I climbed into the bus and took my seat between two Hindu ladies – mother and daughter. Arnold was lucky and occupied the only “first class” seat alongside the driver and so he was not only able to stretch his legs but he was also in a position to pop off the bus at various stops while I was condemned to remain wedged in there with no room to move my legs with my knees pressed against the seat in front – painfully jolted as we drove over each bump in the road. Some compensation for my discomfort was afforded by a most interesting conversation with the older Hindu lady who spoke excellent English. She told me much of pilgrimages to Amarnath Cave, of the reasons for undergoing such a trial, of the horrible sights and sufferings along the route, of the cave and what goes on there during the “Puja” season. Today the pilgrimage is still a test of faith and physical endurance but the gradual opening up of Kashmir has enabled richer people and the less fanatical to complete the journey in a less rigorous manner.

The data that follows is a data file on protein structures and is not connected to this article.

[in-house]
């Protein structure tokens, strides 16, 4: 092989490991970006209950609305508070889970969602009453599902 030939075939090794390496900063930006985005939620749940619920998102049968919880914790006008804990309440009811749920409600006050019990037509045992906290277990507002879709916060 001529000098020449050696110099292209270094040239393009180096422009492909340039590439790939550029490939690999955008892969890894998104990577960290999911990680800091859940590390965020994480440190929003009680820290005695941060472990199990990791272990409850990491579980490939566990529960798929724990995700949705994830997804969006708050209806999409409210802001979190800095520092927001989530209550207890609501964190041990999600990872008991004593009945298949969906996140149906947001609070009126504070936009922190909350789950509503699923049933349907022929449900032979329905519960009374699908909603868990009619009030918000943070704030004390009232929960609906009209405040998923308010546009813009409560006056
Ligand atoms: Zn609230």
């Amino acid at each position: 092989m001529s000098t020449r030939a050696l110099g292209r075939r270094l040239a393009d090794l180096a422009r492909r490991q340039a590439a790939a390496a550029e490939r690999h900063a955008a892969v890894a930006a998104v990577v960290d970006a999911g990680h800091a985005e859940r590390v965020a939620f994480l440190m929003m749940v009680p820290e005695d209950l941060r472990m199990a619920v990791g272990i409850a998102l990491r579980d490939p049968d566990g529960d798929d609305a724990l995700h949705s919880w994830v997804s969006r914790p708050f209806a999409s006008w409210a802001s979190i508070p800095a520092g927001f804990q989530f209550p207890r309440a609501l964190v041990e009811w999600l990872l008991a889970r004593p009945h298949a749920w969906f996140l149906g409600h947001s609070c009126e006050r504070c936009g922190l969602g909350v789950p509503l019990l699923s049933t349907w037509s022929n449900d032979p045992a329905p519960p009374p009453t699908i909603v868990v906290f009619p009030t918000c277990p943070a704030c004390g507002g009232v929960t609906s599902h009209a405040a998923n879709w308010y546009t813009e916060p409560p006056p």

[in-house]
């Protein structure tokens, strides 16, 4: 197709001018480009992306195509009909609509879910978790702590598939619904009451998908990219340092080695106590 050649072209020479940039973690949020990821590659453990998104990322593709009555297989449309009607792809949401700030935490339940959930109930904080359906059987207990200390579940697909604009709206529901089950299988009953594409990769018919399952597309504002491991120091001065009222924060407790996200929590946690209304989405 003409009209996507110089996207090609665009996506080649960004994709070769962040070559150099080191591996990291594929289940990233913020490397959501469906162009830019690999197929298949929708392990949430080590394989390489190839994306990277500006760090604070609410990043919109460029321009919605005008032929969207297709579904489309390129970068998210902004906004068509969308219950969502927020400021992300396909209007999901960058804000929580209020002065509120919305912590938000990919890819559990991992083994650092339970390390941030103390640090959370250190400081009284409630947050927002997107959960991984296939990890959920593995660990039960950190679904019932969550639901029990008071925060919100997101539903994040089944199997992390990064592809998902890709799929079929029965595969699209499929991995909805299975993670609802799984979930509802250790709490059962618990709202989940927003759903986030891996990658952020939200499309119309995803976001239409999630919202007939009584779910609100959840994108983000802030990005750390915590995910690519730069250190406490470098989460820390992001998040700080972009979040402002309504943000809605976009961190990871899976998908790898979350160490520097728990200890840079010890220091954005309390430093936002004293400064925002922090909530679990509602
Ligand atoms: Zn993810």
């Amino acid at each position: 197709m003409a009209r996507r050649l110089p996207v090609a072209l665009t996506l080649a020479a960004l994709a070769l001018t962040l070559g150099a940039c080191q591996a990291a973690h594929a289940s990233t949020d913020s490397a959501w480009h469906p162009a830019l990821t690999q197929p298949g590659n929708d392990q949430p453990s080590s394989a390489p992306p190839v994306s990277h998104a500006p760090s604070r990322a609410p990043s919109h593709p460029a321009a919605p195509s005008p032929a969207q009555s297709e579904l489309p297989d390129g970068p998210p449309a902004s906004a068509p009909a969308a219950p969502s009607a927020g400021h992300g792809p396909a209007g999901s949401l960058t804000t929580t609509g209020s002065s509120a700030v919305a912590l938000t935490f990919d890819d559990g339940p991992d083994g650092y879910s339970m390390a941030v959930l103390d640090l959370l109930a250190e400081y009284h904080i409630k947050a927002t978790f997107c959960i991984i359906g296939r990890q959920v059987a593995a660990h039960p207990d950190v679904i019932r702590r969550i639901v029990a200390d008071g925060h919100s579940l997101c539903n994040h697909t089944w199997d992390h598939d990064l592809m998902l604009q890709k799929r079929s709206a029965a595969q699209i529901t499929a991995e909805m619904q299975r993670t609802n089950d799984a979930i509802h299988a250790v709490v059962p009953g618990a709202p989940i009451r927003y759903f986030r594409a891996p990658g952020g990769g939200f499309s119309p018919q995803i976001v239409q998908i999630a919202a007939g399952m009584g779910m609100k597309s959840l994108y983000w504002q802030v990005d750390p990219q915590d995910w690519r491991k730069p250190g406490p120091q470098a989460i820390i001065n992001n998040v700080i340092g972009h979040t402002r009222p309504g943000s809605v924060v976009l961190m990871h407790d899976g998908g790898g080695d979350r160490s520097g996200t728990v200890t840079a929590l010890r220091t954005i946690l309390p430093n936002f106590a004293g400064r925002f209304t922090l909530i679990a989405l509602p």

The younger lady spoke very little but it was quite an enjoyable experience to just look at her. She was most graceful even to the movement of her hands and her grace was rendered even more delightfully by the striking emerald silken sari that she wore. Her face was quite pale and ornamented by the customary jewel in the side of her nose and a pair of ornate diamond earrings. In the centre of her forehead was a small bejewelled caste sign. A touch of fragrant perfume had evidently completed her toilet. When she did speak, the few words she uttered were most beautifully modulated. From her demeanour I should imagine that she was a most subservient and obedient wife to some pompous Hindu merchant. It is not to be wondered at that I stole many sly glances at her while conversing with her mother.